By that time Penner was in Hollywood, appearing in lackluster B-comedies for RKO (already having been used and tossed aside by Paramount after a brief string of college musicals). While they had their moments, such films as I'm From the City (1938) were pure bottom-of-the-bill filler. By 1940, Joe Penner was in the unenviable position of being a celebrity has-been at the age of 35. Two new radio series had failed miserably. Any hopes that he might be able to revive his career were dashed when, on January 10th, 1941, he died of a heart attack in his sleep.

And now that you're all in the mood for high hilarity, I'm gonna break new ground here and make available the complete contents of the rare Joe Penner Joy Book! Don't never say I ain't never did nothin' fer ya! So popular was Joe in 1934 that Dell devoted this 35 page souvenir magazine to him. Inside, you'll learn as much about Joe Penner as his press agent wanted you to know. Read all about his childhood, his struggles in vaudeville, his phenomenal rise to superstardom, and find out exactly how he comes up with all those zany gag-lines! Plus: songs, gag, cartoons, and more, more, MORE! Click here to go to the file-sharing service where I've stored the 11.9 MB folder containing the contents. NOTE: right-click on "Your Download is Ready. Click Here to Download" and choose "save as". If you click on the link directly, the file will take more than a day to download! Follow the instructions and it'll take less than a couple of minutes with DSL. Enjoy!

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Wednesday, February 01, 2006

Greenbriar Picture Shows

I had just read about this terrific new classic movie blog from when John McElwee wrote to me and suggested I "might be interested" in it. Am I that transparent? Apparently. As some corsage-and-spats-wearing dandy might have said in 1908, John's blog is a real crackerjack. Greenbriar Picture Shows is overflowing with fascinating commentary, rare stills and vintage press materials from John's collection. What really sets GPS apart from the herd is its range and thoroughness; any post by John is worth a dozen Robert Osborne TCM intros.. probably more. I'm not sure what the current exchange rate is.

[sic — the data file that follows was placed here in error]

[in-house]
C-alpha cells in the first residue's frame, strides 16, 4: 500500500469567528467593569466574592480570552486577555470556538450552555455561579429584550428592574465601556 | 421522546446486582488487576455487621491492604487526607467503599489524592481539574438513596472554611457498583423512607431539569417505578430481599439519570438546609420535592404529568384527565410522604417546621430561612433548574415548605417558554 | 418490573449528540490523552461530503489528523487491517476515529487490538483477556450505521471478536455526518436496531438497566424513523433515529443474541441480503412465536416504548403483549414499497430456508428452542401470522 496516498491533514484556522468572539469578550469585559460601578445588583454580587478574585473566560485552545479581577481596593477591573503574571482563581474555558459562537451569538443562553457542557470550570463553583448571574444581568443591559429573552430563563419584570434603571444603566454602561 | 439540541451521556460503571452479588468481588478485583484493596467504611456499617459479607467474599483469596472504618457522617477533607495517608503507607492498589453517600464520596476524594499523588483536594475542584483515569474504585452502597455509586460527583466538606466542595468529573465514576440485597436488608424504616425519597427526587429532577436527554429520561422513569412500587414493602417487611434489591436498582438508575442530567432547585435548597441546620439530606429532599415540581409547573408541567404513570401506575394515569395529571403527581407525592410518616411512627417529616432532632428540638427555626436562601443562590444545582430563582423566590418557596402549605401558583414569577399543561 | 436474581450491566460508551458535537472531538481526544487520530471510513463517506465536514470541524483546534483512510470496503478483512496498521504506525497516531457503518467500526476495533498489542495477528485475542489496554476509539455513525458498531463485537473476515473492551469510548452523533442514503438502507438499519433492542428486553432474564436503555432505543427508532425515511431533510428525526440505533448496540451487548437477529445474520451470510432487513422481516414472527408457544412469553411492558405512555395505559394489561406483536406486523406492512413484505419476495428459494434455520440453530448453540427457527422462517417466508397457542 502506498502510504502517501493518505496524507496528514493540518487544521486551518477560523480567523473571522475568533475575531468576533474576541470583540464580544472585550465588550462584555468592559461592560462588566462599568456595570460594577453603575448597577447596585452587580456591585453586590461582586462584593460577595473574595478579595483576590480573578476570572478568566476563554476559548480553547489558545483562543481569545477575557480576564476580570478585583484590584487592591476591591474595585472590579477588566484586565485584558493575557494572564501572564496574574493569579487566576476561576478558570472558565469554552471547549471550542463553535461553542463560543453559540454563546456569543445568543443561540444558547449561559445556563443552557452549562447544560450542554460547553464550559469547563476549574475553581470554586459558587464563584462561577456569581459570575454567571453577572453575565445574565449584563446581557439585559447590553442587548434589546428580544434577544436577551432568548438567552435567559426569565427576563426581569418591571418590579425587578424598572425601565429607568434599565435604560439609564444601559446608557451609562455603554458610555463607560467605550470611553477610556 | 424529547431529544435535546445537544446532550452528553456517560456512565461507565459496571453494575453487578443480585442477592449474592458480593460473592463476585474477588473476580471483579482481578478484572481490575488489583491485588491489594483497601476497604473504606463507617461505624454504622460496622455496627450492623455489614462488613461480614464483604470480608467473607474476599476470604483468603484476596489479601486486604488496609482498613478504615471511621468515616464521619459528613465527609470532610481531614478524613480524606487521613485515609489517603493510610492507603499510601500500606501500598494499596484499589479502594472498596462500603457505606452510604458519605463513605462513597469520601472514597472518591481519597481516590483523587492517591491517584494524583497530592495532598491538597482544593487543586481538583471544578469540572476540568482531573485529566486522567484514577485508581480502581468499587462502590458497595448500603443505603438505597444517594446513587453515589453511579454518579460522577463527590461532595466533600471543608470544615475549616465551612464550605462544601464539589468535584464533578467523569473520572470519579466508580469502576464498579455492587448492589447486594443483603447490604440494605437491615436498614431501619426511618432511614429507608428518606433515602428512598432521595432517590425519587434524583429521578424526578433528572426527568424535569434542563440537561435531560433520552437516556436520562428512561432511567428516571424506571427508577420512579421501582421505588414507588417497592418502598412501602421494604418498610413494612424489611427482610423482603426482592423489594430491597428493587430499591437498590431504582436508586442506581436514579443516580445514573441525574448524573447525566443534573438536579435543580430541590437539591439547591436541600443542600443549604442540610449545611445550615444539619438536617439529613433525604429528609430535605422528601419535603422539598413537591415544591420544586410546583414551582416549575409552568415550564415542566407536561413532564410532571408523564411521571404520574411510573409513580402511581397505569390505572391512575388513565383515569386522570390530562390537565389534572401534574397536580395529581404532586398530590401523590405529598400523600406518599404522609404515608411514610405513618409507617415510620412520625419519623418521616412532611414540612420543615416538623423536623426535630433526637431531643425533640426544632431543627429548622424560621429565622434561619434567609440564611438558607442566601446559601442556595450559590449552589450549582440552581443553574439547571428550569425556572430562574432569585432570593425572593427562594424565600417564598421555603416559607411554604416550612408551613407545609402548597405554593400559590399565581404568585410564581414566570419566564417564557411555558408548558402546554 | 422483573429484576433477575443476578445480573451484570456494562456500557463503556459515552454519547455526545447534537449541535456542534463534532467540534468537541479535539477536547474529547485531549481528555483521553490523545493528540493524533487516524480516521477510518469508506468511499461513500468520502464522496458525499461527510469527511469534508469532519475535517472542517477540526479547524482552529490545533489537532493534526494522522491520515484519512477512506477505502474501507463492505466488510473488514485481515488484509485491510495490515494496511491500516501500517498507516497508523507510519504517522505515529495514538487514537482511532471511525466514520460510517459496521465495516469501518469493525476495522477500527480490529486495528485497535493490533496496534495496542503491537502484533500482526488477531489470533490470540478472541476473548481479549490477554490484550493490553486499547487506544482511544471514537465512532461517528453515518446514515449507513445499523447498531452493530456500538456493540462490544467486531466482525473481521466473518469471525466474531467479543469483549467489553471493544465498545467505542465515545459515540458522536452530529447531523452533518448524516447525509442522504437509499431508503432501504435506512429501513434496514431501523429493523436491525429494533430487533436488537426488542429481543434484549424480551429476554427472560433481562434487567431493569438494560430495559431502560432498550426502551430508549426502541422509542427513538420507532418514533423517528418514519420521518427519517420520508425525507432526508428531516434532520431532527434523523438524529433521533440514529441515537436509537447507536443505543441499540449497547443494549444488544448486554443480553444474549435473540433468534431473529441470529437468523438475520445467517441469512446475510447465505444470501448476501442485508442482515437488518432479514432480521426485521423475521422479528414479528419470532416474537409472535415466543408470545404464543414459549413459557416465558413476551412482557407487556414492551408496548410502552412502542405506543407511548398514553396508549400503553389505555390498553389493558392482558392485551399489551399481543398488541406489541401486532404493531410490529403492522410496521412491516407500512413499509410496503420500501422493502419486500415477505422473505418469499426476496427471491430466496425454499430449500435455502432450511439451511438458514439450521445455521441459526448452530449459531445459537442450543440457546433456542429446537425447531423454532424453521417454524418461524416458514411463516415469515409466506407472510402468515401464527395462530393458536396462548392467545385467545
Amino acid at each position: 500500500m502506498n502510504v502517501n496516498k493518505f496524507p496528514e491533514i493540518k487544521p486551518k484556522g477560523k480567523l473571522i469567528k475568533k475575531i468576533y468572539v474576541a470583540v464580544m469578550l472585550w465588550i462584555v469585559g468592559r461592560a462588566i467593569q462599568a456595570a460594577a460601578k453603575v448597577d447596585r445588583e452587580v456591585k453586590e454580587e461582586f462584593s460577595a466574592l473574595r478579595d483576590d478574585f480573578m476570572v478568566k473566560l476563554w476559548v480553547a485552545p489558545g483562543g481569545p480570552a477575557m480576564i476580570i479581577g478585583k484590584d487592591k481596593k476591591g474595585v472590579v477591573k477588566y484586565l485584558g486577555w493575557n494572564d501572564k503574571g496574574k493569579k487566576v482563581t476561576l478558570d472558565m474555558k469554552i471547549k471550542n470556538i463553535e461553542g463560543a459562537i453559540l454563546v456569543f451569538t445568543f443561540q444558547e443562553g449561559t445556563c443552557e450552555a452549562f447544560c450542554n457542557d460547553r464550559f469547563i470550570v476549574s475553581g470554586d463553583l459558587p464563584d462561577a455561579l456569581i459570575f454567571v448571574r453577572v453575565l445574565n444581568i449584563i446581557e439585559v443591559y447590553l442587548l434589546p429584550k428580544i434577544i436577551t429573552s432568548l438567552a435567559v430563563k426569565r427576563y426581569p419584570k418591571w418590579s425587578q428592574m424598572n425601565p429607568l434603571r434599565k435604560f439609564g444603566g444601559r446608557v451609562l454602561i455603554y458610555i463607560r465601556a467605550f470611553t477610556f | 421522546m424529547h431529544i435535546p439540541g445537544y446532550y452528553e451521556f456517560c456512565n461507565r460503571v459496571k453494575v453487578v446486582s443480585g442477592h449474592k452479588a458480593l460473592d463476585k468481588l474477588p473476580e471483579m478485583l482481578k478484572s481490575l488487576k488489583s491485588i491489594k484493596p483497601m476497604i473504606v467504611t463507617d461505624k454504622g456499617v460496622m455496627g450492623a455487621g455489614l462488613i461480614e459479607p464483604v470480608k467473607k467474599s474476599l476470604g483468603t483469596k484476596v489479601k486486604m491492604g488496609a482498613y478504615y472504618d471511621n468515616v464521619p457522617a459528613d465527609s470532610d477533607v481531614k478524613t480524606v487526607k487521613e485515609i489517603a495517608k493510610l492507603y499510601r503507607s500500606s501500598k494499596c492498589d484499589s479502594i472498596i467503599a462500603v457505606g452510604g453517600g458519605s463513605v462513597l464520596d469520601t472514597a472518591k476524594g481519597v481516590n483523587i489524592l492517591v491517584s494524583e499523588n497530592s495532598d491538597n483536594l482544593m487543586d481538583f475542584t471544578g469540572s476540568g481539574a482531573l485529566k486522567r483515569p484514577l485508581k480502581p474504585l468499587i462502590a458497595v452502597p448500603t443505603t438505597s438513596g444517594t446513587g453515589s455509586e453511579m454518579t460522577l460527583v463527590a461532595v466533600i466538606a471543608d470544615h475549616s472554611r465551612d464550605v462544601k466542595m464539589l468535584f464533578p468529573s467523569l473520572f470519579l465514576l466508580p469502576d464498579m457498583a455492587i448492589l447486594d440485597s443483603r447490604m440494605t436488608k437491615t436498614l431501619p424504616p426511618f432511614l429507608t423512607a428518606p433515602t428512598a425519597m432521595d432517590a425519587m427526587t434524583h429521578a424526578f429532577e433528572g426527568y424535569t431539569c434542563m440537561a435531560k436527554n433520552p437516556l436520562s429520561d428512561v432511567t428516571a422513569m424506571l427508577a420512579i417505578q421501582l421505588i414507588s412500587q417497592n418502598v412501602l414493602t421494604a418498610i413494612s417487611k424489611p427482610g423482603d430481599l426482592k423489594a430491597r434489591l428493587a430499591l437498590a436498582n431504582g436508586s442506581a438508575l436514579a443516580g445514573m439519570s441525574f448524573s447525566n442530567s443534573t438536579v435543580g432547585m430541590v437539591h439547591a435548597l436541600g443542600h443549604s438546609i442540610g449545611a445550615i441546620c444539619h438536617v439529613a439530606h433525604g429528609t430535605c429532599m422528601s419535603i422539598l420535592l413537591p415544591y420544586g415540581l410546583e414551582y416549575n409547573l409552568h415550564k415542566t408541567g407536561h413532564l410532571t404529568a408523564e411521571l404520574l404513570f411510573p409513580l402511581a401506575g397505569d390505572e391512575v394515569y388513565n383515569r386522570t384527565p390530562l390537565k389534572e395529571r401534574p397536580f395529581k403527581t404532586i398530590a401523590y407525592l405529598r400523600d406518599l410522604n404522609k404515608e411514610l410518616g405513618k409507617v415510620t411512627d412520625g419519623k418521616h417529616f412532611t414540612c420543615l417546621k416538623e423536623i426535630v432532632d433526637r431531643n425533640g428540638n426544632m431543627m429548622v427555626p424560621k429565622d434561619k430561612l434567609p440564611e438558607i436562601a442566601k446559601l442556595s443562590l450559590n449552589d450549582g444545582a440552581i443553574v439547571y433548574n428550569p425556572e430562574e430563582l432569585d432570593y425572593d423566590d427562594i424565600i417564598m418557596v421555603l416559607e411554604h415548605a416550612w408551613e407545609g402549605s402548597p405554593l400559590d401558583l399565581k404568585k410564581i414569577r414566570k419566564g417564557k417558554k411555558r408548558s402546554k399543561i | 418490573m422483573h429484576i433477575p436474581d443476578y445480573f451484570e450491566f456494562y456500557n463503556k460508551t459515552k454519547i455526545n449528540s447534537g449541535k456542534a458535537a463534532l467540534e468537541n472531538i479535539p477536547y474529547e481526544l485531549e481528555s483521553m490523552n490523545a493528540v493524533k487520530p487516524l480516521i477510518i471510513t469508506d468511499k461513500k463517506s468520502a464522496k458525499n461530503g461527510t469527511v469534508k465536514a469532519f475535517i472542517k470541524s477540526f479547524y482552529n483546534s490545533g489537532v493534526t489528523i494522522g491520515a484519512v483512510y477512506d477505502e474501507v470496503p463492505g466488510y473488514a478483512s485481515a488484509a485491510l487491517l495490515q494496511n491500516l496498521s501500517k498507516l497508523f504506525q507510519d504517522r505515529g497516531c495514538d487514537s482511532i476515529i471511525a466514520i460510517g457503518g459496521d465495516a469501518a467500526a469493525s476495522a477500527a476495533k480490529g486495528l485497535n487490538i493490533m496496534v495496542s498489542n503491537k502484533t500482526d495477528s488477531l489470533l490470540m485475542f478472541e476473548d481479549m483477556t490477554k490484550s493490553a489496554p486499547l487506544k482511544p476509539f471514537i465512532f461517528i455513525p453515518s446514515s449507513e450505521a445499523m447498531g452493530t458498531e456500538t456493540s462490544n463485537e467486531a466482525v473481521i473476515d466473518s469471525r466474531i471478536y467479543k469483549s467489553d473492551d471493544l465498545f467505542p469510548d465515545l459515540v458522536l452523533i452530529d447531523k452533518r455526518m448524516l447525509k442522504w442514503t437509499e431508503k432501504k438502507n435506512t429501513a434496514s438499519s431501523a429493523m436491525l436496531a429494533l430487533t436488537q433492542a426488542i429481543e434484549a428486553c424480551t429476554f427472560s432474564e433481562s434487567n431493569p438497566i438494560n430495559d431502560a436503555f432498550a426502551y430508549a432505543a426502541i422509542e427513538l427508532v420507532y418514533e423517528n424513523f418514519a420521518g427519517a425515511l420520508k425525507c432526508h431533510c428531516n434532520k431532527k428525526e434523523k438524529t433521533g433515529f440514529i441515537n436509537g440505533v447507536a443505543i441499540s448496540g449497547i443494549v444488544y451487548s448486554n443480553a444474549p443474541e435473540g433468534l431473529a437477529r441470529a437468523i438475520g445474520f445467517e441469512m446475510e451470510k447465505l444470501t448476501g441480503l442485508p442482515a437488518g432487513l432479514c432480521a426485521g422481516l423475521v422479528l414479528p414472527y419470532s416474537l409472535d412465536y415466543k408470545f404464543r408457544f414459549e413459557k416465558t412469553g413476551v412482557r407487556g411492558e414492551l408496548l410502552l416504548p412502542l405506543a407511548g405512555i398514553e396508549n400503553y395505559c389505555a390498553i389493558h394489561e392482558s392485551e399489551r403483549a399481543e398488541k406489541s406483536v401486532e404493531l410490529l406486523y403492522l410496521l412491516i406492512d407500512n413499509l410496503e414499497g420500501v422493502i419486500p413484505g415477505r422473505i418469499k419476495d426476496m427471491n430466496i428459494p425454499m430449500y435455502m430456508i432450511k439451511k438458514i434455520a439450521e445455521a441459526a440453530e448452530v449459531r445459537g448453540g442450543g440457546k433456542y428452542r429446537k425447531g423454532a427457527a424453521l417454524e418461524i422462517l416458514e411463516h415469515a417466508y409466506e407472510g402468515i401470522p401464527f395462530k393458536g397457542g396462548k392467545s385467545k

Incidentally, John sent over this trade ad (click on the thumbnail) for Shemp Howard's Vitaphone shorts. YOW!! If this isn't enough to lure you over to John's blog, I don't know what to do. Shemp is one of the ultimate Third Bananas, a true unsung talent. Why, oh why, must he be forever remembered as "Curly's Replacement" after having spent so many years as a successful solo? Oh.. DUH! I forgot! Because the only public exposure Shemp has received within the last thirty years are his mediocre Three Stooges shorts. And I suppose people wouldn't be too keen on the Marx Brothers if all they ever saw were Go West and Love Happy! For much of the life of Ted Healy's vaudeville act, Shemp was Ted's most valued stooge, but Shemp struck out on his own following Soup to Nuts in 1930. It has been suggested that Shemp quit the act because he was terrified of Ted, but I find it more likely that, being far more proactive and independent than his siblings (who were poorly paid and worked into the ground by Columbia and never complained), Shemp recognized his own potential and was eager to earn the kind of money that Ted couldn't/wouldn't pay. For many years, he was the most popular and widely known of the Howard brothers, appearing in his own 1934-36 series of shorts for Vitaphone and as support in features or such comedians as W. C. Fields (The Bank Dick), Olsen and Johnson (Hellzapoppin'), and Abbott and Costello (Buck Privates, In the Navy, etc.). A freakish detour in Shemp's solo career is Knife Of the Party, a 1934 two-reeler for Van Beuren/RKO that features Shemp as the cigar-chewing boss of his own set of stooges! Billed as "Shemp Howard and his Stooges", Shemp bald-facedly apes the Healy act (complete with Ted's "I'm the boss here, ain't I?" catchphrase), and poorly at that. I have to wonder whether or not Ted ever saw Knife Of the Party and, as notoriously protective of his act as he was, what his reaction might have been. It raises many questions for me. How did "Shemp Howard and His Stooges" come about? Why did Shemp, who was rapidly developing his own unique style, decide to indulge in a cheap imitation of his former boss, the man he was supposedly terrified of? And who the heck are Shemp's stooges, anyway?? There are six of them (and not one with a personality)! They aren't individually billed. Does anyone out there know?